by Hannah Arem, M.H.S., and Patricia Luhn, Ph.D., M.P.H.
In March, DCEG held the fourth annual Fellows’ Training Symposium, titled Exploring Uncharted Territories in Cancer Research. The event was sponsored by DCEG’s Office of Education (OE) and organized by a DCEG fellows committee, including cochairs Hannah Arem, M.H.S., Nutritional Epidemiology Branch (NEB), and Patricia Luhn, Ph.D., M.P.H., Hormonal and Reproductive Epidemiology Branch (HREB), along with Maria Constanza Camargo, Ph.D., Infections and Immunoepidemiology Branch (IIB), Felipe Castro, Ph.D. (IIB), Benjamin Emmanuel, M.P.H. (IIB), Ashley S. Felix, Ph.D., M.P.H. (HREB), Roberto Flores, Ph.D., M.P.H. (IIB), Asieh Golozar, M.D., M.P.H., Genetic Epidemiology Branch, and Farzana Walcott, M.D., Clinical Genetics Branch, with support from Jackie Lavigne, Ph.D., M.P.H., Chief of OE, Kristin Kiser, M.H.A., M.S. (OE), and Pamela Lotinsky (OE). The aim of the symposium was to explore opportunities both within and outside of DCEG for developing and performing innovative research. More than 75 predoctoral and postdoctoral fellows, representing all branches and laboratories of DCEG, participated in the event.
Dr. Faith Davis, chair of the Department of Public Health Sciences at the University of Alberta School of Public Health in Edmonton, Canada, began the symposium with a lecture titled “Uncharted territories: Reflections.” Dr. Davis shared examples of unexpected opportunities and health inequities research that she pursued while focusing on her work in radiation epidemiology. She also offered advice to fellows about how to identify and pursue novel research questions specific to their interests.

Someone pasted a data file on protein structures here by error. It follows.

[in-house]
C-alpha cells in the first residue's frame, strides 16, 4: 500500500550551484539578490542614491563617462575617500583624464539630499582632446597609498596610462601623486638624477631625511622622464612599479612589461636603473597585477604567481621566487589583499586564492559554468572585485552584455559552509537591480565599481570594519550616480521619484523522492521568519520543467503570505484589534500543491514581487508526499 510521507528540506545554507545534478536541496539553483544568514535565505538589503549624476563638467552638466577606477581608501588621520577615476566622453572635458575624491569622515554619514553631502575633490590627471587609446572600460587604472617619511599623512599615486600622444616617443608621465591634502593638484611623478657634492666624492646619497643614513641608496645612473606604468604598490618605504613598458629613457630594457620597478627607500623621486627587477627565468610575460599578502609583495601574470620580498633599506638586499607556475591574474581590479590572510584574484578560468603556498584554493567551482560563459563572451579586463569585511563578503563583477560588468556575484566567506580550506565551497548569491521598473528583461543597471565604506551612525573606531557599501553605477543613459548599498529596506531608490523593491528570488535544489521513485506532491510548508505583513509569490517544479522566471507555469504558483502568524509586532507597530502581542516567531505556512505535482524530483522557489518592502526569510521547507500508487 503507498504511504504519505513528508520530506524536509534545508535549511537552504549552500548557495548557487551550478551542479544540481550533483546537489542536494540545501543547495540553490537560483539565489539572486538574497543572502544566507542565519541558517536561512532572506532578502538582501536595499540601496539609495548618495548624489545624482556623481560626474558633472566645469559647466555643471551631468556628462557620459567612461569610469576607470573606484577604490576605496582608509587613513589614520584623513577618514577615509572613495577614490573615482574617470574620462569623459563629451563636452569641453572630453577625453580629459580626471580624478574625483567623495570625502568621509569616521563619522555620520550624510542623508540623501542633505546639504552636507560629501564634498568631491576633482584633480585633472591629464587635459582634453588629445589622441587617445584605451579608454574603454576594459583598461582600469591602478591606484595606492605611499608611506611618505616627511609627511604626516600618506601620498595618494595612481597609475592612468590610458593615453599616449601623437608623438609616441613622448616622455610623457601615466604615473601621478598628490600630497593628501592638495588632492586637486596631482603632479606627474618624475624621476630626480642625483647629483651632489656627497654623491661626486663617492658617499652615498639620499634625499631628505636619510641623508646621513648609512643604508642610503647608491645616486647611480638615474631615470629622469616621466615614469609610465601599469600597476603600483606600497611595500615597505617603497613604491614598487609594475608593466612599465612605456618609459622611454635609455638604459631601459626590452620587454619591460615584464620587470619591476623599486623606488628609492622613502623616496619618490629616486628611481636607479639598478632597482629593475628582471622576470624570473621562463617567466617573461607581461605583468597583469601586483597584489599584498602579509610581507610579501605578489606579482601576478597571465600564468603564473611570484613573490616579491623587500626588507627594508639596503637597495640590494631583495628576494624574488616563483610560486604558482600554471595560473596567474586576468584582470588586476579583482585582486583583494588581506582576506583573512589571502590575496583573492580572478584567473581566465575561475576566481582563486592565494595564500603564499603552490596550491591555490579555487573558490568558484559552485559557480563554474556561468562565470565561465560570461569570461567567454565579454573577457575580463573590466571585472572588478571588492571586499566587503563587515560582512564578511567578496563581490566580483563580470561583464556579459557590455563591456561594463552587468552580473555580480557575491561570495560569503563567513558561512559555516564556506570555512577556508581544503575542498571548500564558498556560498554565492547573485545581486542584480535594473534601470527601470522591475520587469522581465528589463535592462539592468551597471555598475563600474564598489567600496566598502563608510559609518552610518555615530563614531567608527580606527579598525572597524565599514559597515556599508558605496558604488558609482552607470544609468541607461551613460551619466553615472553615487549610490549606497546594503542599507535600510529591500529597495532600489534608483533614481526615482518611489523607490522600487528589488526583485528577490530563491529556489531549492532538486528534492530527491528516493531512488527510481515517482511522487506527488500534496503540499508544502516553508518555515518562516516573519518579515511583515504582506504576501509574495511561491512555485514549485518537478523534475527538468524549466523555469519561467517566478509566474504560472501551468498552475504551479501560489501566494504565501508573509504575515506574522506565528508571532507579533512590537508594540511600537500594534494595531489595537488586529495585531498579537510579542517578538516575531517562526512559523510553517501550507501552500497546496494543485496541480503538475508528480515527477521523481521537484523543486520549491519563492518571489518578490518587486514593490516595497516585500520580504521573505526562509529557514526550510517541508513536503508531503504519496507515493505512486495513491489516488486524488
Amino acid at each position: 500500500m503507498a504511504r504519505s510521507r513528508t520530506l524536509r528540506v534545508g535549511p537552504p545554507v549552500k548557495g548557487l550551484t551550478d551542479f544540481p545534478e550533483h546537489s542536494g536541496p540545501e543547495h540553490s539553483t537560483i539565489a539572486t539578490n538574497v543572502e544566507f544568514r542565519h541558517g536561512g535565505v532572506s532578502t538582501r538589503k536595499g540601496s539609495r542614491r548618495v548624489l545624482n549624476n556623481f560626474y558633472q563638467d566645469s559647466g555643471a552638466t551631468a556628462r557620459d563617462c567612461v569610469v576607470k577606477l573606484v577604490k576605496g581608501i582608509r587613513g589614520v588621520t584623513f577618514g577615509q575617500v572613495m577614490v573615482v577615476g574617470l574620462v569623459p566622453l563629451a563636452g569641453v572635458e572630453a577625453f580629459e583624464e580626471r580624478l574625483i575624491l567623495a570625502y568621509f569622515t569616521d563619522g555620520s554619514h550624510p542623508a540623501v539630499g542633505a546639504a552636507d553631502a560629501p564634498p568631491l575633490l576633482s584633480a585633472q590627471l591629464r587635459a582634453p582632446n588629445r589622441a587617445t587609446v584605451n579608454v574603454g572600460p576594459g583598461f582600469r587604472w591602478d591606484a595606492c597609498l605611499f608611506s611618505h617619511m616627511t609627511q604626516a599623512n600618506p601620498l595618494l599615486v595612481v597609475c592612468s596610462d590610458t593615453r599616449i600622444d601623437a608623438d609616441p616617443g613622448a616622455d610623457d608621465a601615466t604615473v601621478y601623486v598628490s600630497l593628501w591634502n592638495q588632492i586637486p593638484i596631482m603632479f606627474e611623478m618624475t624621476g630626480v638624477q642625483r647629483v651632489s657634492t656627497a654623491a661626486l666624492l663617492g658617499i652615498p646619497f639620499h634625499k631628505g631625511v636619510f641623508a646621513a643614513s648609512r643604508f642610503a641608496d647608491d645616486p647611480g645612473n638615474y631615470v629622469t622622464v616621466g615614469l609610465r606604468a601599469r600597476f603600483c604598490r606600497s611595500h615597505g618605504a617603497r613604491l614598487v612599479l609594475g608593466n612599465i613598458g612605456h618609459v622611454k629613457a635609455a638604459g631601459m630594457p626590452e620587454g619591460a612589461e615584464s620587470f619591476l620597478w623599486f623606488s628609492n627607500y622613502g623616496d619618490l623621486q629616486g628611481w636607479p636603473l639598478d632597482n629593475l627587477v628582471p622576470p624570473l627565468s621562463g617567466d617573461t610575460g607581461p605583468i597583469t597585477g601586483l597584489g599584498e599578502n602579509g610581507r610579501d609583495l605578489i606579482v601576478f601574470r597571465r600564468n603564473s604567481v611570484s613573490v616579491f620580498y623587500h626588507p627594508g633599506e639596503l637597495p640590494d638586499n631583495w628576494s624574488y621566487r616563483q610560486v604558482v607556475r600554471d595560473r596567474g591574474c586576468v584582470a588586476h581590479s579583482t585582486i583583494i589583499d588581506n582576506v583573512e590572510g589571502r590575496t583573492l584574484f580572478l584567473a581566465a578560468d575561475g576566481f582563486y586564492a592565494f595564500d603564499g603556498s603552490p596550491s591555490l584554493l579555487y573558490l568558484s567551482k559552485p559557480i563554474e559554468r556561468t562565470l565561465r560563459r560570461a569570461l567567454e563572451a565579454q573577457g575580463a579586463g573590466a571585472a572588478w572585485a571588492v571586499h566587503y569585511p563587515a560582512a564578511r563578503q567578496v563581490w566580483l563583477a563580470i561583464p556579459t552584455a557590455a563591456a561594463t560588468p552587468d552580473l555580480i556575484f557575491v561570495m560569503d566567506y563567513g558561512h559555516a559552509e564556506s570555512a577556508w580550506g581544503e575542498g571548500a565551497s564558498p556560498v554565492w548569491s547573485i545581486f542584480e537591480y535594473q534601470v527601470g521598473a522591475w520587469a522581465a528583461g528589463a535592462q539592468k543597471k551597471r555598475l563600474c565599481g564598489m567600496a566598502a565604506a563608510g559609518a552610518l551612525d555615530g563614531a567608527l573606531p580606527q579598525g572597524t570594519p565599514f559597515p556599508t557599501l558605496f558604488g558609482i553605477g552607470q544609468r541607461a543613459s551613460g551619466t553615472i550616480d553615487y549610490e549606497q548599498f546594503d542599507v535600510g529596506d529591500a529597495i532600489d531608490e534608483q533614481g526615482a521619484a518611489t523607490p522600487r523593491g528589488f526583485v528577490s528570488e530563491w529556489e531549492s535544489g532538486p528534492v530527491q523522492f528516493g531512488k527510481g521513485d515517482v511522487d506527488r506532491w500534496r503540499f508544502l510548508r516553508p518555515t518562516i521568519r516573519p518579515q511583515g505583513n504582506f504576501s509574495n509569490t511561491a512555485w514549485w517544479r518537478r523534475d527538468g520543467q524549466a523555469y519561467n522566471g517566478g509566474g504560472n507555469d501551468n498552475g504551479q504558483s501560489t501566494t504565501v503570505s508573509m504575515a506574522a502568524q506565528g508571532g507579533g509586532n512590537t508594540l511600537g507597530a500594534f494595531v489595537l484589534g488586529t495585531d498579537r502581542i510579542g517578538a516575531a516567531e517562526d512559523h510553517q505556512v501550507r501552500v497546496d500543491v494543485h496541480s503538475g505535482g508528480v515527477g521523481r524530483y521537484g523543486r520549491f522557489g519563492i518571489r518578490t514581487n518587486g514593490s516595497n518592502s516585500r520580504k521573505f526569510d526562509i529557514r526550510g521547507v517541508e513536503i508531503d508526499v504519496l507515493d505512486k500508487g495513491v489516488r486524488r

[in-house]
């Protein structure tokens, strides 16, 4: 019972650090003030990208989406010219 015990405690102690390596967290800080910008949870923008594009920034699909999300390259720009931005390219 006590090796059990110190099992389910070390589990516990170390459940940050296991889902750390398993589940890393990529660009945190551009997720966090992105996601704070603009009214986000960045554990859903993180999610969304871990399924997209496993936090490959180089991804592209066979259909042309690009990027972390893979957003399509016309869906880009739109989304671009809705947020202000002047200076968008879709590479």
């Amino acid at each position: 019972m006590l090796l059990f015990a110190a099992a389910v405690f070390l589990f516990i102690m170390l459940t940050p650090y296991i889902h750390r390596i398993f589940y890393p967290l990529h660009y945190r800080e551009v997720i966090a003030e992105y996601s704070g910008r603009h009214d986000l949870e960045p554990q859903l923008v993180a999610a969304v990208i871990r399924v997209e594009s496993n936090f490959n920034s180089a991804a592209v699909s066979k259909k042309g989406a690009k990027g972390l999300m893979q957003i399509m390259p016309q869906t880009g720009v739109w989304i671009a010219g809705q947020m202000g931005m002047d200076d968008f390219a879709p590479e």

Muin Khoury, M.D., Ph.D., Acting Associate Director of the Epidemiology and Genomics Research Program in NCI’s Division of Cancer Control and Population Sciences (DCCPS) and Director of the Office of Public Health Genomics at the Centers for Disease Control and Prevention in Atlanta, Georgia, spoke on the topic “Public health genomics: From the science of discovery to the science of action.” He emphasized the importance of finding a balance in the translation of genomics research so that useful interventions are developed and delivered to the public. In addition, he shared his idea of knowledge integration, through which resources like the Human Genome Epidemiology Network (HuGENet) and the Evaluation of Genomic Applications in Practice and Prevention (EGAPP) initiative could be used for translating and evaluating genomic applications.
Andrew Freedman, Ph.D., Chief of the Clinical and Translational Epidemiology Branch in DCCPS, presented “New opportunities in molecular cancer epidemiology.” Dr. Freedman spoke about opportunities for integrating basic and clinical science for pharmacoepidemiologic research and “getting the right medicine to the right person at the right time."
Fellows had an opportunity to interact with the invited speakers at a panel discussion, during which the speakers answered scientific questions and offered advice.
The symposium included two poster sessions that highlighted the research projects of more than 40 fellows. This year, in addition to the traditional poster session, the symposium featured an interactive poster session, in which fellows were assigned to small groups to present and/or listen to poster presentations on multidisciplinary topics. Kristin Moy, Ph.D., a postdoctoral fellow in NEB, said, “The interactive poster session was a unique chance to present my work and to learn about other work going on in DCEG. I also enjoyed meeting and interacting with other fellows across the Division.”
Robert N. Hoover, M.D., Sc.D., Director of DCEG’s Epidemiology and Biostatistics Program, closed the day by speaking about understudied areas within the Division and offered advice on how fellows can become involved and grow beyond their current focus. Dr. Hoover captured the essence of the day in his closing comments: “There are uncharted territories all around us; your charge is to use the tools available within the Division to explore them.”